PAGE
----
AST Journal /May 2018 Edition

AST Journal May 2018

VOLUME 68, Number 2

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Pedagogical Content Knowledge for Shifting: More Than a Toolbox of Tricks
By Diane Grieser and Karin Hendricks

The heterogeneous string classroom can often present challenges to string teachers in knowing how to help a variety of students develop complex string technique such as shifting and vibrato. Just like teaching any skill in any subject, teaching string-specific technique requires specific types of knowledge, and long-term success depends largely on ensuring that technical fundamentals are well taught. In this two-part series, we will address the issues of pedagogical content knowledge (PCK)—the integration of content knowledge and pedagogical knowledge—in regard to shifting and vibrato in the heterogeneous string classroom, to demonstrate how knowledge of technique works hand-in-hand with knowledge of teaching.

The Conductorless String Orchestra
By Shira Katsman

“Conductorless.” This word does not exist in the dictionary, yet the conductorless orchestra is gaining popularity. Professional organizations such as the Orpheus Chamber Orchestra and A Far Cry perform without a conductor, and if you have had the opportunity to attend a high school orchestra festival recently, you probably would have seen at least one ensemble perform a piece without a conductor. What is so appealing about playing conductorless? Is it something you should try with your students, and if so, how would you teach them?

“Who’s Drivin’ This Bus?” The Learner-Centered String Class
By Blair Williams

Teachers want students to development life skills, such as collaboration, higher-order thinking, and problem solving, while acquiring and demonstrating the appropriate technique to perform on their instrument. One way to provide opportunity for such involvement in the learning process is by generating activities and assessments within the learner-centered model. Through this model, teachers and students can blend the development of each of these skills using the vehicle of the string class or lesson.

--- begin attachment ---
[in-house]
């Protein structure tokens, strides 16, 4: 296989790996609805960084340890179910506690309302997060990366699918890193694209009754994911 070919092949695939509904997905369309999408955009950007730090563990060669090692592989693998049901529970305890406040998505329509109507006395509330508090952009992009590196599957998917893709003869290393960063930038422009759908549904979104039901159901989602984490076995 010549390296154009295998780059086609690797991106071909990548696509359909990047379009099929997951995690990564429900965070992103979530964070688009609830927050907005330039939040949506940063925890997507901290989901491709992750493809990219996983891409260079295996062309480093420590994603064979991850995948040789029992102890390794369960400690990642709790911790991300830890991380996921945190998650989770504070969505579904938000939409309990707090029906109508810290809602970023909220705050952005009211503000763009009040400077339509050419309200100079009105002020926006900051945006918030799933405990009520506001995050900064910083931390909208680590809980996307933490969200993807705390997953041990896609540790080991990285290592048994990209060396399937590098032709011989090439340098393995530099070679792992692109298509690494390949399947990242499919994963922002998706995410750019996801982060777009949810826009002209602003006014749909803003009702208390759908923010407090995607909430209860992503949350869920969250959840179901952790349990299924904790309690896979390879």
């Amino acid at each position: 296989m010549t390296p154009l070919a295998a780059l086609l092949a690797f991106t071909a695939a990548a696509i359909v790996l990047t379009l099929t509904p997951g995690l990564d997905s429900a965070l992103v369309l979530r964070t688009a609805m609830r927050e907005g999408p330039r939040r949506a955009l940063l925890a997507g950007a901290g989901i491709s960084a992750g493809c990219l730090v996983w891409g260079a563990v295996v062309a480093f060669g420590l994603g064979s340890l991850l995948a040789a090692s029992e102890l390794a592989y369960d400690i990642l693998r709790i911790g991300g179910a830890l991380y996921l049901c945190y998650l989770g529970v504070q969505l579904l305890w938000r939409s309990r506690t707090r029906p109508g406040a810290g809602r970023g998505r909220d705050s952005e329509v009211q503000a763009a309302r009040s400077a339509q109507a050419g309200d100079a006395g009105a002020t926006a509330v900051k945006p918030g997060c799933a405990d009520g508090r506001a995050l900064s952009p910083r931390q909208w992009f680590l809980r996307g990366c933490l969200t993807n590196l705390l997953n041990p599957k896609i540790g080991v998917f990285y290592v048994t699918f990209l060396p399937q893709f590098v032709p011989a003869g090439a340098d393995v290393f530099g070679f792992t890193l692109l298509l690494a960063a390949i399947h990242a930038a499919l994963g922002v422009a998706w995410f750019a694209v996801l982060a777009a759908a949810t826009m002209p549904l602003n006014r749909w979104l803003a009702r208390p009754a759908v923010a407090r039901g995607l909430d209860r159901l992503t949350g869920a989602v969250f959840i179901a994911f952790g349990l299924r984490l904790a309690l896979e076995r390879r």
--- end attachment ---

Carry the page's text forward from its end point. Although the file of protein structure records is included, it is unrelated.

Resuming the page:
An Interview with Dr. Marvin J. Rabin
By Mary Perkinson

Marvin J. Rabin was Emeritus Professor of Music at University of Wisconsin (UW)–Madison and founder of the Wisconsin String and Orchestral Development Program for the Department of Continuing Education in the Arts. In addition, he was the founding director and conductor of the Wisconsin Youth Symphony Orchestras, the Greater Boston Youth Symphony Orchestras (BYSOs), and responsible for the development of the Central Kentucky Youth Symphony Orchestra. Dr. Rabin was known internationally as a string development specialist and as a pioneer of youth orchestras.

Re/Covering the Past: Exploring Old-Time Music in the Classroom
By Nate Olson

In recent years, old-time fiddling has become more popular than ever among revivalists and increasingly present in string education. It is likely that you or your students have heard or seen videos of adventurous old-time fiddlers such as Bruce Molsky, Brad Leftwich, Tatiana Hargreaves, Kirk Sutphin, Dan Gellert, or Brittany Haas, among many others who are part of this scene—and old-time fiddle tune arrangements have multiplied, becoming some of the most popular tunes for string orchestras at nearly every level.

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